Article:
COVID-19 & Gender: Potential Pathways of Impact and Research Challenges
This post is written by Elizabeth Bryan, Muzna Alvi, Claudia Ringler and Ruth Meinzen-Dick, IFPRI.
The impacts of COVID-19 are being felt widely across the globe as most countries and localities urge residents to remain home to slow transmission of the disease. This global health crisis is particularly threatening to the global poor, who may be more susceptible to contracting the virus, have limited access to healthcare, and are more vulnerable to economic impacts. Yet, poor male and female farmers in developing countries may not experience this crisis in the same way. In order to understand how the pandemic is differently affecting men and women in developing countries, IFPRI is implementing a series of phone surveys with poor rural men and women in selected Feed-the-Future countries as part of the Gender, Climate Change, and Nutrition Integration Initiative (GCAN). The same survey is being carried out in India with the grassroots women’s organization, SEWA, as part of the BMZ-supported project on Reaching Smallholder Women with Information Services and Resilience Strategies to Respond to Climate Change.
Research shows that men and women are differentially affected by shocks and stressors and have different capacities to respond. The current COVID-19 crisis is likely to have similar gender-differentiated effects. Policymakers, people implementing programs on the ground, and other decision-makers need to understand differential risks and impacts so that they can target programs to effectively support the specific needs of men and women.
The GCAN Framework illustrates how the ultimate impacts of climate shocks and stressors on men and women depend on their respective exposure, resilience capacities, decision-making authority within the household, community or other spaces, and the responses that are taken to cope with, reduce risks from, or adapt to shocks and stressors. This same framework can be applied to any type of shock that rural farm households may face, including the health and economic shocks related to the COVID-19 pandemic.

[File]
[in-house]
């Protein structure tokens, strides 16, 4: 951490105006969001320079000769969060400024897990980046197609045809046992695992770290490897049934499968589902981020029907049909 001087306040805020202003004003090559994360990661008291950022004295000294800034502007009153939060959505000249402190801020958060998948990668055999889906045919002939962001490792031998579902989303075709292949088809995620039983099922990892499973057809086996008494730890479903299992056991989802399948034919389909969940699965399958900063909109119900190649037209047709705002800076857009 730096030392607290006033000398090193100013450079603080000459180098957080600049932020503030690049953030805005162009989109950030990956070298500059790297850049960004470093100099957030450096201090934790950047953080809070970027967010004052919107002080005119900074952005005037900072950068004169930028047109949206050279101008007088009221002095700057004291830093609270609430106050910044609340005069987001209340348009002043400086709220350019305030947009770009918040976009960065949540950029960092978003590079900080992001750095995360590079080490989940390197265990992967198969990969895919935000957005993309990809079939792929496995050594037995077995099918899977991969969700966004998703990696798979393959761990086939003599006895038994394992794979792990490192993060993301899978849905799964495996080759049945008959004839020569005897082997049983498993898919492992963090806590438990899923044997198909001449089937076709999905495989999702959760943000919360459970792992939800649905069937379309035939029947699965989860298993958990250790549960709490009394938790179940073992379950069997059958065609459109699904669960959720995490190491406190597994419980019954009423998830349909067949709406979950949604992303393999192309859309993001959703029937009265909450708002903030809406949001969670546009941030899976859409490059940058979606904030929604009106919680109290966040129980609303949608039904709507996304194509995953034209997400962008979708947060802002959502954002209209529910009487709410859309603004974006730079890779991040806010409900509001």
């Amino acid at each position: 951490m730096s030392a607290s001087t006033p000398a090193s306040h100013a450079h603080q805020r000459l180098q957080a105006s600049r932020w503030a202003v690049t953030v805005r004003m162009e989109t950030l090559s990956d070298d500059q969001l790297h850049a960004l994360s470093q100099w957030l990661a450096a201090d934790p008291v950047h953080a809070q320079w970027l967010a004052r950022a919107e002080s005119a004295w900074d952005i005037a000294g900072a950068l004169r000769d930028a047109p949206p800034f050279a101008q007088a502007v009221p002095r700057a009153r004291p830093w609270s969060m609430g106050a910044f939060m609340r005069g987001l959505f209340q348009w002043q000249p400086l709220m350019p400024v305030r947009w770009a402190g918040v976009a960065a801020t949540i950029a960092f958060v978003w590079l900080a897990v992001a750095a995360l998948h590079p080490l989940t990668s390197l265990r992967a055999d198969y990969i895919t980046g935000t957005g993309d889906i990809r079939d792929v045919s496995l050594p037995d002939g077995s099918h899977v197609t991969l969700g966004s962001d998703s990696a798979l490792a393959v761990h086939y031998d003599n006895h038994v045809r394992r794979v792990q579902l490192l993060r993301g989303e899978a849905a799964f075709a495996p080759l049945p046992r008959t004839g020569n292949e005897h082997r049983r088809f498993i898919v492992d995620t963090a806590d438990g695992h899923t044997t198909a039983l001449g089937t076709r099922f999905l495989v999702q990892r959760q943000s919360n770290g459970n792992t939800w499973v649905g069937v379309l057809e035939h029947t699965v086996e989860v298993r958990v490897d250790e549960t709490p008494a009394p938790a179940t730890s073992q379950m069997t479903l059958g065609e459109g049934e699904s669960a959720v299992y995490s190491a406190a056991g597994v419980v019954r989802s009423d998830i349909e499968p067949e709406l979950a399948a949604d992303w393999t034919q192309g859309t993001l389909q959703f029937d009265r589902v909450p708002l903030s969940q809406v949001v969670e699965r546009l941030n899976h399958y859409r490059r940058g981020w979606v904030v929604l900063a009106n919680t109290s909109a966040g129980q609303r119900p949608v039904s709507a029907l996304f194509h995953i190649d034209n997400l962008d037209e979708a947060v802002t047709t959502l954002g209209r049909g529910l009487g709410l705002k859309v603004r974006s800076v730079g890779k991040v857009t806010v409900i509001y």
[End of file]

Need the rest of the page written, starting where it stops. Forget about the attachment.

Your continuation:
Following this framework, possible gendered outcomes of the COVID-19 pandemic include:
- A loss of control over income by women — either due to a loss of women’s sources of income or because men take over greater control over household spending decisions as incomes decline.
- A widening of the gender asset gap if women’s assets are sold as a coping response. It is, therefore, important to track whose assets are being sold or whose savings are depleted as a result of the crisis.
- Shifts in labor allocation — for example, women may go in search of work if their husbands lose their jobs, or they might take on an increased burden of care (either due to having children home from school or caring for sick household members). If schools do not re-open in the near term and if income declines result in girls being taken out of school, past gains in women’s employment might be lost for years to come.
- Changes in the mobility of men and women under lockdown conditions depend on who leaves the home for essential activities, such as fetching water or fuelwood, or obtaining food for the household. This has important implications for different family members’ risk of exposure to the disease.
- Changes in food insecurity or dietary diversity. Each household member may experience these changes differently.
- Increased stress brought on by the crisis and having all family members confined to the home may increase the incidence of conflict and intimate partner violence.
As we explore these issues through phone surveys with rural men and women farmers in Ghana, Nepal, Nigeria, Senegal, and India, we have gained several insights on the logistical challenges of successfully reaching women with phone surveys.